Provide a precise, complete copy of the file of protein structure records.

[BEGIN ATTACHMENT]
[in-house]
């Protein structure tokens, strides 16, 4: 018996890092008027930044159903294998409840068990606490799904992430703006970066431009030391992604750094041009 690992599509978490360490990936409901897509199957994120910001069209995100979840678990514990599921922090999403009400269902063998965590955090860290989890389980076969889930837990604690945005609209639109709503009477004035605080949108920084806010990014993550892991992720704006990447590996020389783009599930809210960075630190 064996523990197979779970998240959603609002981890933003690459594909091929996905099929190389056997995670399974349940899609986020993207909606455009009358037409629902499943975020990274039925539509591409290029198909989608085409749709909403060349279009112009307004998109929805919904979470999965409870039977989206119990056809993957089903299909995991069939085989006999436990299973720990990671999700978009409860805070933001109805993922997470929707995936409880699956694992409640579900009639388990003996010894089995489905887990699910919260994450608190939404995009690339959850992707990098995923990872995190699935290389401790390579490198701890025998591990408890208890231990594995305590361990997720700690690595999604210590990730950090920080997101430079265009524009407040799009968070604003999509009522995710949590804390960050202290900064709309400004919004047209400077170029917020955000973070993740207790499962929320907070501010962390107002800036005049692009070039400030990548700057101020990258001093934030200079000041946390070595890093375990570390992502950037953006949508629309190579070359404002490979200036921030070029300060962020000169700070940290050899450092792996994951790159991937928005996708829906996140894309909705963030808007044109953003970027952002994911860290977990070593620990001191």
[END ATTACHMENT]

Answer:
[in-house]
């Protein structure tokens, strides 16, 4: 018996890092008027930044159903294998409840068990606490799904992430703006970066431009030391992604750094041009 690992599509978490360490990936409901897509199957994120910001069209995100979840678990514990599921922090999403009400269902063998965590955090860290989890389980076969889930837990604690945005609209639109709503009477004035605080949108920084806010990014993550892991992720704006990447590996020389783009599930809210960075630190 064996523990197979779970998240959603609002981890933003690459594909091929996905099929190389056997995670399974349940899609986020993207909606455009009358037409629902499943975020990274039925539509591409290029198909989608085409749709909403060349279009112009307004998109929805919904979470999965409870039977989206119990056809993957089903299909995991069939085989006999436990299973720990990671999700978009409860805070933001109805993922997470929707995936409880699956694992409640579900009639388990003996010894089995489905887990699910919260994450608190939404995009690339959850992707990098995923990872995190699935290389401790390579490198701890025998591990408890208890231990594995305590361990997720700690690595999604210590990730950090920080997101430079265009524009407040799009968070604003999509009522995710949590804390960050202290900064709309400004919004047209400077170029917020955000973070993740207790499962929320907070501010962390107002800036005049692009070039400030990548700057101020990258001093934030200079000041946390070595890093375990570390992502950037953006949508629309190579070359404002490979200036921030070029300060962020000169700070940290050899450092792996994951790159991937928005996708829906996140894309909705963030808007044109953003970027952002994911860290977990070593620990001191």